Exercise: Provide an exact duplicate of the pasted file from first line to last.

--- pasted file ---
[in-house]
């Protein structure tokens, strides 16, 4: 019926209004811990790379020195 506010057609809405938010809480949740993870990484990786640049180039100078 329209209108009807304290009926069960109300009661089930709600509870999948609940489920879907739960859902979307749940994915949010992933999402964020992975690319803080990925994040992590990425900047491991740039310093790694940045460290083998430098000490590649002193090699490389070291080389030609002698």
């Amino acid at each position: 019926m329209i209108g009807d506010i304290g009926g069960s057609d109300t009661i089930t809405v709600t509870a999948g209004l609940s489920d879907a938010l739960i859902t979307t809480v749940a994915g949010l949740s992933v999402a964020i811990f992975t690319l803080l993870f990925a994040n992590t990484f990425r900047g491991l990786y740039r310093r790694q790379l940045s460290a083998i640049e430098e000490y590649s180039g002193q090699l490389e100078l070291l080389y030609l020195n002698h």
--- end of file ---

[in-house]
């Protein structure tokens, strides 16, 4: 019926209004811990790379020195 506010057609809405938010809480949740993870990484990786640049180039100078 329209209108009807304290009926069960109300009661089930709600509870999948609940489920879907739960859902979307749940994915949010992933999402964020992975690319803080990925994040992590990425900047491991740039310093790694940045460290083998430098000490590649002193090699490389070291080389030609002698």
């Amino acid at each position: 019926m329209i209108g009807d506010i304290g009926g069960s057609d109300t009661i089930t809405v709600t509870a999948g209004l609940s489920d879907a938010l739960i859902t979307t809480v749940a994915g949010l949740s992933v999402a964020i811990f992975t690319l803080l993870f990925a994040n992590t990484f990425r900047g491991l990786y740039r310093r790694q790379l940045s460290a083998i640049e430098e000490y590649s180039g002193q090699l490389e100078l070291l080389y030609l020195n002698h």